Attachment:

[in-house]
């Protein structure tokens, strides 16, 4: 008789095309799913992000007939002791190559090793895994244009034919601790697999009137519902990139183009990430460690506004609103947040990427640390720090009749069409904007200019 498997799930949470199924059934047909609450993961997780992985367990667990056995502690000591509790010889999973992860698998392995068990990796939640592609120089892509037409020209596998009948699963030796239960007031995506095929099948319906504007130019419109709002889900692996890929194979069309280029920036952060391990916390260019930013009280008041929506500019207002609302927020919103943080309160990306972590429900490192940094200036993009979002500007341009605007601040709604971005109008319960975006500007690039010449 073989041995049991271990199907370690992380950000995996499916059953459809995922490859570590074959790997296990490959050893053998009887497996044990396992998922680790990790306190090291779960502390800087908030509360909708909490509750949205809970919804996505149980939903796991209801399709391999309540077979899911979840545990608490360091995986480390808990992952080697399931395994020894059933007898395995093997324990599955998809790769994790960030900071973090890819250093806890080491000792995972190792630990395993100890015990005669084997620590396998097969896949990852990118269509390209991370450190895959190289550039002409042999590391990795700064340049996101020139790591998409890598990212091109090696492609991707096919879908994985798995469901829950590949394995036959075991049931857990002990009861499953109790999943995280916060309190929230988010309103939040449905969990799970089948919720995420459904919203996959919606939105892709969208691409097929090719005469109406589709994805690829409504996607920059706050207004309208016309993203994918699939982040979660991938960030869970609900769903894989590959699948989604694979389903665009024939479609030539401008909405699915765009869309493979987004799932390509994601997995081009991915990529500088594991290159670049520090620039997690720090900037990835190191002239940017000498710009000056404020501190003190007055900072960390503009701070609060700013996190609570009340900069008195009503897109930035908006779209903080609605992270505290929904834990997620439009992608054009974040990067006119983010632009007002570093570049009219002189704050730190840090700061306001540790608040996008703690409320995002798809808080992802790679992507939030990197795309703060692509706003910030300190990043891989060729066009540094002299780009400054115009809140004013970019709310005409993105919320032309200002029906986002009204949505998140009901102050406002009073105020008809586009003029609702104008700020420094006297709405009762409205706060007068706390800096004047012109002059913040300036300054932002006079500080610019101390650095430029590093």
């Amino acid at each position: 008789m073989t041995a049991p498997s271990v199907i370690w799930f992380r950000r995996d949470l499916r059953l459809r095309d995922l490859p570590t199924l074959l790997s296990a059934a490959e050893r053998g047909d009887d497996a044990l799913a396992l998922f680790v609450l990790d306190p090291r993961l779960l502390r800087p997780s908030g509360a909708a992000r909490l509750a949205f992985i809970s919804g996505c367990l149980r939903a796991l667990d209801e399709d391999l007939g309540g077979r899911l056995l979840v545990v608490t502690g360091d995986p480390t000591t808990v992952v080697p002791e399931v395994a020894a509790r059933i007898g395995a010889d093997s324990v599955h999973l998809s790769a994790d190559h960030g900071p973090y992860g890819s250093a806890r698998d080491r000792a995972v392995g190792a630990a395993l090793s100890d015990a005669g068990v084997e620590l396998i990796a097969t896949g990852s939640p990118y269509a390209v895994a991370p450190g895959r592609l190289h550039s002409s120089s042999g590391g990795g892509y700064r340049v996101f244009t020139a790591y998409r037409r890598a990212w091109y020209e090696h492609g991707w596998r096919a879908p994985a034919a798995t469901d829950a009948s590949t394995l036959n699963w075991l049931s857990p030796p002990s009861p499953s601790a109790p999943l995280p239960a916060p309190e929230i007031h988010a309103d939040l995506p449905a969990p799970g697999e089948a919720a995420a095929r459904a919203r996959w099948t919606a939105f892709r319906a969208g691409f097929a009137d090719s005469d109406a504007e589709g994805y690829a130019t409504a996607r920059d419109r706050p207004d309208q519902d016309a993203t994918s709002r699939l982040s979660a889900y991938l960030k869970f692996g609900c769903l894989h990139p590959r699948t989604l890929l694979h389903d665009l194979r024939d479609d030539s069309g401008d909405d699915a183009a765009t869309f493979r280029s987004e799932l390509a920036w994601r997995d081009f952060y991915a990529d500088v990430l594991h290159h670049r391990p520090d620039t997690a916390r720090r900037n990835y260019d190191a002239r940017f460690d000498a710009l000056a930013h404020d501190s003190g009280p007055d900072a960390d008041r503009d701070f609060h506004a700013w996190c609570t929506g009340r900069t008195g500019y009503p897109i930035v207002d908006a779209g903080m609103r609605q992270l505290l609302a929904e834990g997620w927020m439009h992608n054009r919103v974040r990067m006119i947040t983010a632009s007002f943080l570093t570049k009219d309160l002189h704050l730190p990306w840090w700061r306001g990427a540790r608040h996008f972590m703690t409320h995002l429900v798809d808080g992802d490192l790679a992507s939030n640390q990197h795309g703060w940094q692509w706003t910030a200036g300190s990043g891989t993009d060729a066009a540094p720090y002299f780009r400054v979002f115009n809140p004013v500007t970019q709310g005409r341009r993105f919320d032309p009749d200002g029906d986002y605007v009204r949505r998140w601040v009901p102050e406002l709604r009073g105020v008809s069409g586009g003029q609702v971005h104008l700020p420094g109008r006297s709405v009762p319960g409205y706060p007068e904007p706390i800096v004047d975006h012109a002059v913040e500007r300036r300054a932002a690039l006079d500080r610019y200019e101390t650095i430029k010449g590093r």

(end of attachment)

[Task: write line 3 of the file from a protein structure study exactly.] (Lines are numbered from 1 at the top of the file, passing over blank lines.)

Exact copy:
């Amino acid at each position: 008789m073989t041995a049991p498997s271990v199907i370690w799930f992380r950000r995996d949470l499916r059953l459809r095309d995922l490859p570590t199924l074959l790997s296990a059934a490959e050893r053998g047909d009887d497996a044990l799913a396992l998922f680790v609450l990790d306190p090291r993961l779960l502390r800087p997780s908030g509360a909708a992000r909490l509750a949205f992985i809970s919804g996505c367990l149980r939903a796991l667990d209801e399709d391999l007939g309540g077979r899911l056995l979840v545990v608490t502690g360091d995986p480390t000591t808990v992952v080697p002791e399931v395994a020894a509790r059933i007898g395995a010889d093997s324990v599955h999973l998809s790769a994790d190559h960030g900071p973090y992860g890819s250093a806890r698998d080491r000792a995972v392995g190792a630990a395993l090793s100890d015990a005669g068990v084997e620590l396998i990796a097969t896949g990852s939640p990118y269509a390209v895994a991370p450190g895959r592609l190289h550039s002409s120089s042999g590391g990795g892509y700064r340049v996101f244009t020139a790591y998409r037409r890598a990212w091109y020209e090696h492609g991707w596998r096919a879908p994985a034919a798995t469901d829950a009948s590949t394995l036959n699963w075991l049931s857990p030796p002990s009861p499953s601790a109790p999943l995280p239960a916060p309190e929230i007031h988010a309103d939040l995506p449905a969990p799970g697999e089948a919720a995420a095929r459904a919203r996959w099948t919606a939105f892709r319906a969208g691409f097929a009137d090719s005469d109406a504007e589709g994805y690829a130019t409504a996607r920059d419109r706050p207004d309208q519902d016309a993203t994918s709002r699939l982040s979660a889900y991938l960030k869970f692996g609900c769903l894989h990139p590959r699948t989604l890929l694979h389903d665009l194979r024939d479609d030539s069309g401008d909405d699915a183009a765009t869309f493979r280029s987004e799932l390509a920036w994601r997995d081009f952060y991915a990529d500088v990430l594991h290159h670049r391990p520090d620039t997690a916390r720090r900037n990835y260019d190191a002239r940017f460690d000498a710009l000056a930013h404020d501190s003190g009280p007055d900072a960390d008041r503009d701070f609060h506004a700013w996190c609570t929506g009340r900069t008195g500019y009503p897109i930035v207002d908006a779209g903080m609103r609605q992270l505290l609302a929904e834990g997620w927020m439009h992608n054009r919103v974040r990067m006119i947040t983010a632009s007002f943080l570093t570049k009219d309160l002189h704050l730190p990306w840090w700061r306001g990427a540790r608040h996008f972590m703690t409320h995002l429900v798809d808080g992802d490192l790679a992507s939030n640390q990197h795309g703060w940094q692509w706003t910030a200036g300190s990043g891989t993009d060729a066009a540094p720090y002299f780009r400054v979002f115009n809140p004013v500007t970019q709310g005409r341009r993105f919320d032309p009749d200002g029906d986002y605007v009204r949505r998140w601040v009901p102050e406002l709604r009073g105020v008809s069409g586009g003029q609702v971005h104008l700020p420094g109008r006297s709405v009762p319960g409205y706060p007068e904007p706390i800096v004047d975006h012109a002059v913040e500007r300036r300054a932002a690039l006079d500080r610019y200019e101390t650095i430029k010449g590093r």